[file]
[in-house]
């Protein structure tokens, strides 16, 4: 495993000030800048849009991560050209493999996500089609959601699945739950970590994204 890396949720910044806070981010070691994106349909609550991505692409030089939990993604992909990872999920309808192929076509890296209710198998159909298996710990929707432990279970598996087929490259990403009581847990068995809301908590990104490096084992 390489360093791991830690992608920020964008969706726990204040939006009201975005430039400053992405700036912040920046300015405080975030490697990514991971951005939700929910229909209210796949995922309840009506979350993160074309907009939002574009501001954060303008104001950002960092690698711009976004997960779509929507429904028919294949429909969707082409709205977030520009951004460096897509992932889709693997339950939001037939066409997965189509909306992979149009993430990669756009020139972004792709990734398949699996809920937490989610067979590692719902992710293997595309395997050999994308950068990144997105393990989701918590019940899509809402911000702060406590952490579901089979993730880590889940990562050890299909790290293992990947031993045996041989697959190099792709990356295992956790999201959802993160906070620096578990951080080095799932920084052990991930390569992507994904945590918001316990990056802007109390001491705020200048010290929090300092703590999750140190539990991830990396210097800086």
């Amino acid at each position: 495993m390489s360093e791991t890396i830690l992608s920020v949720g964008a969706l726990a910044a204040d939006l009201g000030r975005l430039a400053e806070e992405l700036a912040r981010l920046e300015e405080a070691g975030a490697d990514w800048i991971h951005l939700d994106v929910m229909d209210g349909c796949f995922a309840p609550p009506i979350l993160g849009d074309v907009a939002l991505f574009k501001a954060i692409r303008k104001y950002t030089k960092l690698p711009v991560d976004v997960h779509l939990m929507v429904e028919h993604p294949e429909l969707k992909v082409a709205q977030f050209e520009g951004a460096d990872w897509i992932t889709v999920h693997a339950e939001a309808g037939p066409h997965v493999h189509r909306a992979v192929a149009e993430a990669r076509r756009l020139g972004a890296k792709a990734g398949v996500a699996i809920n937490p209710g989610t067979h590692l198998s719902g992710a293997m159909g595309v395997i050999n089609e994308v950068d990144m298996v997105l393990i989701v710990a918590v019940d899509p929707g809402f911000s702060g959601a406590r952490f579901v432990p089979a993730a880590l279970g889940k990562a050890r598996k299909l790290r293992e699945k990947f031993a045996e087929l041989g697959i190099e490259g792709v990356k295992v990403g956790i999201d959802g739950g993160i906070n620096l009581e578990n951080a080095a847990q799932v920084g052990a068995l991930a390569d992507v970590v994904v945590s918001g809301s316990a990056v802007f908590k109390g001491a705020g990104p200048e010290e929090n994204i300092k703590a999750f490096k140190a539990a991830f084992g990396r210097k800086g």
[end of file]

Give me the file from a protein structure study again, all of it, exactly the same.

[in-house]
């Protein structure tokens, strides 16, 4: 495993000030800048849009991560050209493999996500089609959601699945739950970590994204 890396949720910044806070981010070691994106349909609550991505692409030089939990993604992909990872999920309808192929076509890296209710198998159909298996710990929707432990279970598996087929490259990403009581847990068995809301908590990104490096084992 390489360093791991830690992608920020964008969706726990204040939006009201975005430039400053992405700036912040920046300015405080975030490697990514991971951005939700929910229909209210796949995922309840009506979350993160074309907009939002574009501001954060303008104001950002960092690698711009976004997960779509929507429904028919294949429909969707082409709205977030520009951004460096897509992932889709693997339950939001037939066409997965189509909306992979149009993430990669756009020139972004792709990734398949699996809920937490989610067979590692719902992710293997595309395997050999994308950068990144997105393990989701918590019940899509809402911000702060406590952490579901089979993730880590889940990562050890299909790290293992990947031993045996041989697959190099792709990356295992956790999201959802993160906070620096578990951080080095799932920084052990991930390569992507994904945590918001316990990056802007109390001491705020200048010290929090300092703590999750140190539990991830990396210097800086």
């Amino acid at each position: 495993m390489s360093e791991t890396i830690l992608s920020v949720g964008a969706l726990a910044a204040d939006l009201g000030r975005l430039a400053e806070e992405l700036a912040r981010l920046e300015e405080a070691g975030a490697d990514w800048i991971h951005l939700d994106v929910m229909d209210g349909c796949f995922a309840p609550p009506i979350l993160g849009d074309v907009a939002l991505f574009k501001a954060i692409r303008k104001y950002t030089k960092l690698p711009v991560d976004v997960h779509l939990m929507v429904e028919h993604p294949e429909l969707k992909v082409a709205q977030f050209e520009g951004a460096d990872w897509i992932t889709v999920h693997a339950e939001a309808g037939p066409h997965v493999h189509r909306a992979v192929a149009e993430a990669r076509r756009l020139g972004a890296k792709a990734g398949v996500a699996i809920n937490p209710g989610t067979h590692l198998s719902g992710a293997m159909g595309v395997i050999n089609e994308v950068d990144m298996v997105l393990i989701v710990a918590v019940d899509p929707g809402f911000s702060g959601a406590r952490f579901v432990p089979a993730a880590l279970g889940k990562a050890r598996k299909l790290r293992e699945k990947f031993a045996e087929l041989g697959i190099e490259g792709v990356k295992v990403g956790i999201d959802g739950g993160i906070n620096l009581e578990n951080a080095a847990q799932v920084g052990a068995l991930a390569d992507v970590v994904v945590s918001g809301s316990a990056v802007f908590k109390g001491a705020g990104p200048e010290e929090n994204i300092k703590a999750f490096k140190a539990a991830f084992g990396r210097k800086g």